Emirati Women's Day: celebrating frontline workers who battled Covid-19 pandemic

Seha's Aysha Al Mahri helped to bring on board 1,500 nurses to deal with the early challenges of the outbreak

As a young girl, Arwa Salem Al Menhali dreamed of being a doctor. But close family ties made it difficult to travel out of Abu Dhabi to study.

Still committed to healthcare, she changed her career path and took up nursing instead.

She climbed the ladder from a ward nurse 12 years ago to now an assistant director of nursing at Corniche Hospital. But the biggest challenge of her career biggest came last year.

Like many frontline workers in the UAE, her work and home life were turned upside down when the Covid-19 pandemic took hold, but she said it was a challenge that she thrived in.

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We were fighting an enemy we didn’t know, we didn’t know its strengths or its weaknesses, but we were responsible for helping patients
Aysha Al Mahri

“I live with my mother and my nephews. They lost their mother in a traffic accident so I take care of them now,” she told The National.

“During the midst of the pandemic I felt very distant from them as I would be out of the house for 24-hour periods.

“I didn’t want to risk spreading the virus so I would just come home and sleep after a shift then go back to work again."

Despite the pressure and difficulties of working during a pandemic, Ms Al Menhali is happy about contributing to the battle against Covid-19.

“I felt a mix of emotions seeing people on ventilators, battling something we had never experienced before. But it is also a memory I am really proud of. I’m proud that I helped the UAE battle the pandemic.”

Setting up the first screening centres

Working as part of the operations and management division for Corniche Hospital in Abu Dhabi, Ms Al Menhali, 34, was part of the team that set up some of the first drive-through screening centres in Abu Dhabi.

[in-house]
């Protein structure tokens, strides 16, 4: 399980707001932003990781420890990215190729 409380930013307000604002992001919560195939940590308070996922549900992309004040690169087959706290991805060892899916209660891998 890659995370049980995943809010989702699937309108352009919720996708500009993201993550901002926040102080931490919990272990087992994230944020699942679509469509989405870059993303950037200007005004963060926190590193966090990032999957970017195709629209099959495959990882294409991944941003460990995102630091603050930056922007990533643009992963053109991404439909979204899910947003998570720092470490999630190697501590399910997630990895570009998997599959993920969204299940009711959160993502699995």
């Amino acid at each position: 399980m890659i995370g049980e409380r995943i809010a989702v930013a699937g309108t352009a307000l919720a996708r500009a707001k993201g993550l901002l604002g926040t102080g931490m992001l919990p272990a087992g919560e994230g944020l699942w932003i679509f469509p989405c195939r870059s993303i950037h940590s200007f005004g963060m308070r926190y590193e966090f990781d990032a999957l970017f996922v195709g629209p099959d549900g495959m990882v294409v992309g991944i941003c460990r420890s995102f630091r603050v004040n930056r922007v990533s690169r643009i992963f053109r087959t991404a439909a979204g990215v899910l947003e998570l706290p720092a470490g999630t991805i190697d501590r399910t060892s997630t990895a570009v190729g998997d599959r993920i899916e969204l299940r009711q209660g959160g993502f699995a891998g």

She helped bring to life the screening tent in Zayed Sports City, then was made in-charge of the Al Wathba testing centre.

At one of the largest screening sites at a workers camp on Reem Island, Ms Al Menhali also oversaw the care of more than 10,000 people, placing them into red and green zones depending on their health status.

“I remember when we finished constructing one of the first screening centres, Sheikh Mohamed bin Zayed came to us and said how impressed he was with our work,” she said.

“He [Sheikh Mohamed] said he wanted to open more tents like the one we were standing in. That’s when we set off on our mission to open several in Abu Dhabi, Dubai and the Northern Emirates.”

While it was one of the toughest years of her working life, Ms Al Menhali said it was a challenge she would “take on again”, but hopes there won’t be a need to.

As the virus started to spread in the first wave and nurses worked around the clock, she walked away with one thing firmly embedded in her mind.

“Nurses really are the spinal cord of the healthcare sector,” she said.

“Every challenge they faced they overcame. It wasn’t without tears or stress, but they did everything they could for those patients.”

Need for more nurses

Aysha Al Mahri, group chief nursing officer for Abu Dhabi Health Services (Seha), is another Emirati woman who put in the hard yards during the pandemic.

Working on the front line hand-in-hand with more than 8,500 medical staff that worked across the group, she helped on-board 1,500 additional nurses to deal with the fallout from the pandemic in the early stages.

“I still remember the day the World Health Organisation declared Covid-19 a pandemic. I was already observing what was going on around the world and was putting things in place to make sure we were ready for any surges,” she said.

“I was hearing of so many countries that were facing a shortage of healthcare professionals for critical care, so we made sure that was one of our priorities; upskilling our current workforce and recruiting new ones.”

Although her role was predominantly administration-based, when staff were outsourced to the Covid-19 field hospitals around the country, Ms Al Mahri made the decision to join them.

She said the hands-on role helped her to adapt processes that needed to change because of new waves and critical care needs.

“For the role I was in, you needed to be on the ground. Not only to see what was happening but to show support to staff too," said the mother-of-two.

“During the pandemic I think all of us healthcare workers went through huge mental and physical stress.

“We were fighting an enemy we didn’t know. We didn’t know its strengths or its weaknesses, but we were responsible for helping patients.

"I lived away from my family and two small boys for months at a time too, it was tough but necessary."

Coming from a family of three brothers and five sisters, Ms Al Mahri said she was the only one in her family to work in the healthcare sector.

Though it wasn’t her career of choice in her early years, the pandemic – though difficult – has reassured her that she is in the right place.

“In the UAE I have never felt any barriers in the way of things I want to achieve as a woman,” she said.

“Any opportunities my brothers had, I had too and I am thankful for that. To be felicitated on Emirati Women’s Day is an honour. Being a female has never created challenges for me and that is a blessing.”

Updated: August 27th 2021, 4:00 AM
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